Casey Stoner ended the 800cc MotoGP era in Valencia yesterday just as he started it in 2007 – blasting past a factory Yamaha to take another impressive victory.
The awesome Aussie won the first race of the 800cc era five years ago in Qatar when he crushed Valentino Rossi’s Yamaha YZR-M1 on board Ducati’s rocketship Desmosedici GP7.
And he won the final race in a rain-hit Valencia race after a thrilling finale, the 26-year-old winning a drag race to the finish line to beat the factory Yamaha of American Ben Spies by just 0.015s.
Stoner had run away at the front in damp conditions to open up a commanding lead that seemed to comfortably secure him his 10th victory of a dominant campaign.
But when the rain started to fall heavily in the final laps, Spies quickly reeled him in.
Stoner started the final lap over 0.3s behind the 2009 World Superbike champion but rather than settle for a safe second, he pushed to try and move his victory tally into double figure for 2011.
Spies led out of the final corner but Stoner got fantastic drive and after pulling out of the slipstream just metres from the line, he snatched a brilliant last gasp victory.
Stoner, who had started from pole position for a record 12th time, said: "There’s been too many of these races where its been spitting with rain and I’ve been at the front of them when it starts to happen. It is not a nice feeling to be the first one to hit the weather and Valencia was no different. In the first part of the race I was more confident than the other riders and my pace was a fair bit higher. I was comfortable doing the pace and unless we had a big disaster I knew we should be able to keep that advantage.
"A disaster happened and it started to rain and I wasn’t willing to push. Everybody else wanted to take more risks or felt more comfortable in those conditions. Everyone caught me and I went into the corner before the back straight and went into neutral and locked the rear wheel up and went back into first. From there I just decided to follow Ben to see how much grip there was and he was riding really well and smooth and there didn’t seem to be anyway I could get close enough.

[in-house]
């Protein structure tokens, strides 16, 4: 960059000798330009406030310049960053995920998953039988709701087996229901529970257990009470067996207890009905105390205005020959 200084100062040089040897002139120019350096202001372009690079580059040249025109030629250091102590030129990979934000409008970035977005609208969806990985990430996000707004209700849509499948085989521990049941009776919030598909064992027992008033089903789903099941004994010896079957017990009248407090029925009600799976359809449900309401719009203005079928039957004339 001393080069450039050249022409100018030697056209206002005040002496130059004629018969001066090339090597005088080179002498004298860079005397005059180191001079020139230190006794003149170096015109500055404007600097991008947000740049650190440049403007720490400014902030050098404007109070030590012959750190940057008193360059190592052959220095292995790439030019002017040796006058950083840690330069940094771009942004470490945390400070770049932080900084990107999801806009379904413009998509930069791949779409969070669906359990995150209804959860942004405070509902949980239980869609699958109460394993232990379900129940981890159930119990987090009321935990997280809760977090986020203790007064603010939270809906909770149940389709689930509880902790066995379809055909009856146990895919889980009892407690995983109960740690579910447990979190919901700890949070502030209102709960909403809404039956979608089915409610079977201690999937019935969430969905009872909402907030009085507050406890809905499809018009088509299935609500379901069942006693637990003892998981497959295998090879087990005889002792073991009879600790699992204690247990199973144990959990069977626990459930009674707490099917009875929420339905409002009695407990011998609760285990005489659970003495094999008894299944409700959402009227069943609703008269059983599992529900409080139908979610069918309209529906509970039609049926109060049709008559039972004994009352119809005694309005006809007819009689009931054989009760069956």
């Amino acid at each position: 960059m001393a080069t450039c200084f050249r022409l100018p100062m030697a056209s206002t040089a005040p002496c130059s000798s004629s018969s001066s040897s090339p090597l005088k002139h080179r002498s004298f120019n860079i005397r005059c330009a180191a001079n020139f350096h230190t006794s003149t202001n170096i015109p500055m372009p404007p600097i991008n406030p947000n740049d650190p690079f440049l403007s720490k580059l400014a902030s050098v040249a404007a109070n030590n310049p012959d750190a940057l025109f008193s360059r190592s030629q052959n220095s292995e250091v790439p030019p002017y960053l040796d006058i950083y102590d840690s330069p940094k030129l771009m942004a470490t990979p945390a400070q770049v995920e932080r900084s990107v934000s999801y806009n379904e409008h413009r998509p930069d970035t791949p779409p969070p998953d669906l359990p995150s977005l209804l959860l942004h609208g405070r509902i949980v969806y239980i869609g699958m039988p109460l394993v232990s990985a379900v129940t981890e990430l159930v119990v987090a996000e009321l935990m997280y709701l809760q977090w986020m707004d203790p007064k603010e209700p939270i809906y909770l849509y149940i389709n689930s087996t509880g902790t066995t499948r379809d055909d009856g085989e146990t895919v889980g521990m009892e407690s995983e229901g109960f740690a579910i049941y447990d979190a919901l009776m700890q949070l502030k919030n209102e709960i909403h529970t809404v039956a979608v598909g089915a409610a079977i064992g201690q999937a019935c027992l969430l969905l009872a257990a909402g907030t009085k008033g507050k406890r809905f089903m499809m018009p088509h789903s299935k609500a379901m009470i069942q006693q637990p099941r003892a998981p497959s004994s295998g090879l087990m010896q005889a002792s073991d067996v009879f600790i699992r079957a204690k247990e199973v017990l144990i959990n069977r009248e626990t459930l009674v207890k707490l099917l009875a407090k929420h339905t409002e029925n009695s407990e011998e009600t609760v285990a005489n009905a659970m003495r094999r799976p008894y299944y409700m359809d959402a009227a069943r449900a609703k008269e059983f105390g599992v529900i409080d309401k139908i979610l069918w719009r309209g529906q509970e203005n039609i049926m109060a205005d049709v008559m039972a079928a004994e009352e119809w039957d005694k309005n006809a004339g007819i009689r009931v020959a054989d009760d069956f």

"Coming out of the last corner on the second to last lap I noticed I was quite a bit faster than him with a different line and I knew I could accelerate really hard out of there. I was using first gear to get a good punch out of that turn. I was also a little better at keeping the front wheel down and keeping it driving forward as hard as possible. I thought if I’m close enough going into that last turn we might be able to do something and the first half of the last lap Ben pulled a big advantage and I thought well let’s just get home.
"Then I thought there’s only half a lap to go of the last race of the season and I haven’t taken a risk all season. So I thought I’ll go and take one right now and it didn’t feel too good. I felt it might slip from underneath me but going into the last corner I let the brakes off, ran straight in as close as possible to Ben and then got the best drive I possibly could out of the last turn and I don’t think I could have done it much better. Fortunately I just got him at the line. I feel sorry for Ben because he rode a great race but leading 95 per cent of it, I think I deserved that win.”
See the November 9 issue of MCN for more exclusive news from the Valencia MotoGP round.